UPDATE: In lieu of flowers, the Garboden family has asked that donations be made in Clif's name to the Dana Farber Cancer Center, specifically to the treatment of head and neck cancers.
If you knew Clif Garboden, who for many years was the managing editor the Boston Phoenix and a guiding spirit of alternative press, then you'd know he wouldn't want us making a big fuss about this. But we're going to make a fuss anyway. Clif died yesterday afternoon at Brigham and Women's Hospital in Boston. His daughter, Molly, broke the news to us today:
As many of you know, my father had an epic battle with cancer about six years ago. While the quality of care at Dana Farber Cancer Institute was excellent, I can't help but believe he frightened the disease into submission with sarcasm and guile.Unfortunately, last month, the "evil Mr C", as my father called it on his blog, returned for another round. Due to the illness, he developed pneumonia and because of my father's weakened state and other health complications, his condition deteriorated rapidly. He died yesterday afternoon at Brigham and Women's hospital in Boston. My mother, brother and I were all able to be with him. He died peacefully and the doctors assured us that my father felt no pain.
The fight never went out of Clif -- nor did his sense of humor. He was blogging from his hospital bed earlier this month, even after he got the news that the cancer returned. In the hospital he fell and gashed his head. Later he posted a camera-phone photo of himself post-fall, and joked that the heart monitor on his finger was making it hard to type.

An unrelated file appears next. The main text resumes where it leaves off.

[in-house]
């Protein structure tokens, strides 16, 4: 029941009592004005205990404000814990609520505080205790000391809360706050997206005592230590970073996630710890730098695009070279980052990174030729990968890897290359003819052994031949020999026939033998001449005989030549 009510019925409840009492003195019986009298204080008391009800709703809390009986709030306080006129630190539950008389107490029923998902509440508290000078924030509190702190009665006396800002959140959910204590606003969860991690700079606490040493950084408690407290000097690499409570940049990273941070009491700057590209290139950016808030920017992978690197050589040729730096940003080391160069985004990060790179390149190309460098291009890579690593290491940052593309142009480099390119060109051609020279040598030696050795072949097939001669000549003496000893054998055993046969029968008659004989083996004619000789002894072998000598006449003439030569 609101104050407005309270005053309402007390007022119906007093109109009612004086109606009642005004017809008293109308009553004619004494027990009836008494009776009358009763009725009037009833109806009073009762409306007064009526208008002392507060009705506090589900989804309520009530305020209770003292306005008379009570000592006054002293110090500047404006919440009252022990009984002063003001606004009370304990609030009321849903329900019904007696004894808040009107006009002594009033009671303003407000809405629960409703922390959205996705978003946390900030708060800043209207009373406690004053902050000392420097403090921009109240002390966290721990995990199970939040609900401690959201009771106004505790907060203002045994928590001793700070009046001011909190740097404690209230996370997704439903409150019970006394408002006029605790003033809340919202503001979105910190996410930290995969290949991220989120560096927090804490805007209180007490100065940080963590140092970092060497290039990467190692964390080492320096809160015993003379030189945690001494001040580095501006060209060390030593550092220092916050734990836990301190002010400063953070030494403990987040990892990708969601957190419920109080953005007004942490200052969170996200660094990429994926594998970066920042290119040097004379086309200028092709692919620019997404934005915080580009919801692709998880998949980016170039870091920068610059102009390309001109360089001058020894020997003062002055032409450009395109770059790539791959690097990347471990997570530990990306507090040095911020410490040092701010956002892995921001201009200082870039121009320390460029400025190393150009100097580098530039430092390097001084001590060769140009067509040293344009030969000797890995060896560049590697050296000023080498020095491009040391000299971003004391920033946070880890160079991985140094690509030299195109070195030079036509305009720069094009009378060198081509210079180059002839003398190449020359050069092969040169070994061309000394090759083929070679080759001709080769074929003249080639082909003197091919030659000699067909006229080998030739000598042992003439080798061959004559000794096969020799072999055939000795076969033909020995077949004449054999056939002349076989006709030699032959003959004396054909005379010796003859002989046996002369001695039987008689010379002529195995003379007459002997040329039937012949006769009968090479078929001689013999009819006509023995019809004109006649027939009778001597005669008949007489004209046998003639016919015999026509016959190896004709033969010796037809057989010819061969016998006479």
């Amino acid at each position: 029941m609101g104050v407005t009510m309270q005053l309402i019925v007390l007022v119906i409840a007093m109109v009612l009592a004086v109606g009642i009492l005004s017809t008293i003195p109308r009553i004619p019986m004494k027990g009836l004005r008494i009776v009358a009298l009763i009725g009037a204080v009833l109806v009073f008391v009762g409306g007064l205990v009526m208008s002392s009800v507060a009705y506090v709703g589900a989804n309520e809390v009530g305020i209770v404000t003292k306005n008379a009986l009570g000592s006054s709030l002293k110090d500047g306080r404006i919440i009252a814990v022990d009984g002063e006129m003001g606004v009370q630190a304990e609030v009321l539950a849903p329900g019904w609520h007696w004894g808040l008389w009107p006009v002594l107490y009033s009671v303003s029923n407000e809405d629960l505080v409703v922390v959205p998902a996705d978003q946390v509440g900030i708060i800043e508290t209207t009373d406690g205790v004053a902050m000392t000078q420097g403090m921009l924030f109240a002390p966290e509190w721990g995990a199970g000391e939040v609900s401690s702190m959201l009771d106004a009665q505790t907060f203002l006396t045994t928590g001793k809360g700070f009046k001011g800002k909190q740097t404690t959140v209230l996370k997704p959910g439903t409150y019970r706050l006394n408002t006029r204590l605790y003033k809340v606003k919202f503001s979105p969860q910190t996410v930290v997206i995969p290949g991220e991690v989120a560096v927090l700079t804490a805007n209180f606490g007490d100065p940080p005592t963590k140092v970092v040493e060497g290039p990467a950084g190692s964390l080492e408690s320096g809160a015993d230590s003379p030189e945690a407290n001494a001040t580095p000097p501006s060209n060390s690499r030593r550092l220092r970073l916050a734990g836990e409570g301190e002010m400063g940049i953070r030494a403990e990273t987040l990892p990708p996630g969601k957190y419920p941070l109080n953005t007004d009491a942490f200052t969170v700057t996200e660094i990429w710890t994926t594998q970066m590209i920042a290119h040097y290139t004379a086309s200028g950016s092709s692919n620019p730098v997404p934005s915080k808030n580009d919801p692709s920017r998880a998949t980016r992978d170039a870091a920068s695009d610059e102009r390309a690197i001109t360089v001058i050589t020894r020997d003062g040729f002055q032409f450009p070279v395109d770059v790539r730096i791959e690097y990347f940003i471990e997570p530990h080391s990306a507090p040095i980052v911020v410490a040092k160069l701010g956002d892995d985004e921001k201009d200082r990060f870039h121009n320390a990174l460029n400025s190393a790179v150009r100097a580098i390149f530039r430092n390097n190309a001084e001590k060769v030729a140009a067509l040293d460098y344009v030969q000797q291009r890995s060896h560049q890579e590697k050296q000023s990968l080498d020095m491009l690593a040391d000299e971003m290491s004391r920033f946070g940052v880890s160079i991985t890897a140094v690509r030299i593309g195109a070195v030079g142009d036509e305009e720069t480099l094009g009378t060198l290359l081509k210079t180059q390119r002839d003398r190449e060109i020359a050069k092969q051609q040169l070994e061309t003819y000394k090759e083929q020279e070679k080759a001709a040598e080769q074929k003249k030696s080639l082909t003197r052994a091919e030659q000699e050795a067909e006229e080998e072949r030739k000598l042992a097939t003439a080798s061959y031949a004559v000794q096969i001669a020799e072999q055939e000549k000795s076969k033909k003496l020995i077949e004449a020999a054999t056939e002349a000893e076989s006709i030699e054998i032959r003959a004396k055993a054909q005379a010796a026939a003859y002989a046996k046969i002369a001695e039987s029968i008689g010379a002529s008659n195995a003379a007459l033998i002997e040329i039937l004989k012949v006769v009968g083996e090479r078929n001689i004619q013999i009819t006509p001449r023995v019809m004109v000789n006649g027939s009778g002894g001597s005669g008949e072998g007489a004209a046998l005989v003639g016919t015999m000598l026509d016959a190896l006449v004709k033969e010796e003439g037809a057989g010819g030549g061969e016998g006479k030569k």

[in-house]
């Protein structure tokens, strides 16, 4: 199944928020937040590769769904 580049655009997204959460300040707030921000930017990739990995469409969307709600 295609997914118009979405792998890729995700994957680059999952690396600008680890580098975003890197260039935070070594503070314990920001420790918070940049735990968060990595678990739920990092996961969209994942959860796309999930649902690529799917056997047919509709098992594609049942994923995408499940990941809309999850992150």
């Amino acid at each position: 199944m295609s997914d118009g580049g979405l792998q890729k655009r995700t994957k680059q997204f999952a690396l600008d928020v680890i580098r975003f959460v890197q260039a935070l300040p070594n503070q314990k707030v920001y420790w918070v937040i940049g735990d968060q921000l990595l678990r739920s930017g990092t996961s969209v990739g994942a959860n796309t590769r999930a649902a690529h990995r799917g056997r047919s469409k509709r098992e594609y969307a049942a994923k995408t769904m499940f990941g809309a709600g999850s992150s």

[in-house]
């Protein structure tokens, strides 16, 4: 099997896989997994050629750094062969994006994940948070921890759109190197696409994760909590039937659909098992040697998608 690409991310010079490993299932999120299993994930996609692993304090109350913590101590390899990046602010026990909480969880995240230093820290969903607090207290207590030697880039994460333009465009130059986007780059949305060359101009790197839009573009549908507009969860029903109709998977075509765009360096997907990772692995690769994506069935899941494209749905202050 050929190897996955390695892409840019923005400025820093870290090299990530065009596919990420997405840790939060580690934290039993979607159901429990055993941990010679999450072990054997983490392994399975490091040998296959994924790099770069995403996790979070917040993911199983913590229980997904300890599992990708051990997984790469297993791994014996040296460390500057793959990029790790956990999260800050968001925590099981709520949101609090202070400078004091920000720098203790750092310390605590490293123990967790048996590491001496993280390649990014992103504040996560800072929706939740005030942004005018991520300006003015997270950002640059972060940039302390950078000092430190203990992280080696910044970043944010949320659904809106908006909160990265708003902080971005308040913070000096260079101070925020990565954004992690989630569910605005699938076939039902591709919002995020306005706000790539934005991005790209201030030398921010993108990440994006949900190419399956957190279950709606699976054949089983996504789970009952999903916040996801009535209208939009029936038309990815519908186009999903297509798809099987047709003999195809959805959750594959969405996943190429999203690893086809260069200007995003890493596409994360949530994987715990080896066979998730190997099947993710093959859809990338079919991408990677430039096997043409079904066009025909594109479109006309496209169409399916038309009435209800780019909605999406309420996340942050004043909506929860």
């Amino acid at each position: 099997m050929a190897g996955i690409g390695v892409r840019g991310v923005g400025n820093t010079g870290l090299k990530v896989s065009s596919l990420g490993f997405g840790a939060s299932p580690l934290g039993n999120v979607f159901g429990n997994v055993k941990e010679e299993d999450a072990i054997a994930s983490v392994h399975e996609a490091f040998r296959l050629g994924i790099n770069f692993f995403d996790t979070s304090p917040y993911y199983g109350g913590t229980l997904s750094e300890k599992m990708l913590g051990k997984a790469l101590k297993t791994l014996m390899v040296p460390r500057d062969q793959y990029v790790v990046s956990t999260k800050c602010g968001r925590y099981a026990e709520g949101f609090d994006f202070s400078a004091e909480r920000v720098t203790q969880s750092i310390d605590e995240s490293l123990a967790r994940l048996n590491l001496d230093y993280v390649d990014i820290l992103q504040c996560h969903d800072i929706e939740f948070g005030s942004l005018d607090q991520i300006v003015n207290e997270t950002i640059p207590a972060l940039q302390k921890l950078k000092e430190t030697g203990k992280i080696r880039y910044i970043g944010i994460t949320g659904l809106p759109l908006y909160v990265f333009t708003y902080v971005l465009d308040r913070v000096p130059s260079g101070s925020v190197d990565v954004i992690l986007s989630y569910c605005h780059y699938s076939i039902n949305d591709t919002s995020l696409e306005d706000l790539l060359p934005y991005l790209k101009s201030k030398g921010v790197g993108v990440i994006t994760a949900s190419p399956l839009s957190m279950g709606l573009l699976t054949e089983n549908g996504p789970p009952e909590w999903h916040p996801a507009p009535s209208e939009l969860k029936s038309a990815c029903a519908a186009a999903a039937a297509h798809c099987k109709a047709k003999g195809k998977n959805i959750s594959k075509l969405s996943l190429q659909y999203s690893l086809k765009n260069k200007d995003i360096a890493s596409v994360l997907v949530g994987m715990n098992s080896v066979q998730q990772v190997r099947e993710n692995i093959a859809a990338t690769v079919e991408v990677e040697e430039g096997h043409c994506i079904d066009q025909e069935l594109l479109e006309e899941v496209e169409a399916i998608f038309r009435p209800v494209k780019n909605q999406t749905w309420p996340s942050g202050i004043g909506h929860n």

Frankly, we're still in shock and in no way prepared to write the tribute to Clif that he deserves. We'll do that soon. For now, thankfully, there's an even better tribute: the one he wrote himself, on the occasion of the Phoenix's 40th birthday -- his one-man manifesto and memoir about a life lived in alternative media, and why it was worth fighting for.
It's worth reading in full, but this afternoon we're remembering the way it ends:
The alternative press — the Phoenix , the Bay Guardian
, and the hundred or so alt weeklies toiling in the red states — is
anything but obsolete. It’s something to cherish, something proud to be
part of. Something invented out of restless outrage to propel the
cutting edge of things. It survives in a state of perpetual
self-contradiction, a permanent instrument of change — something forever
new and necessary. As I tell the youth of today who venture into our
offices, we’re the good guys. We never got rich, but we are going to
READ: OFF THE PRESS: MY LIFE AND GOOD TIMES IN ALTERNATIVE JOURNALISM. By Clif Garboden.
If Clif is in your thoughts as much as he is in ours, please share your stories.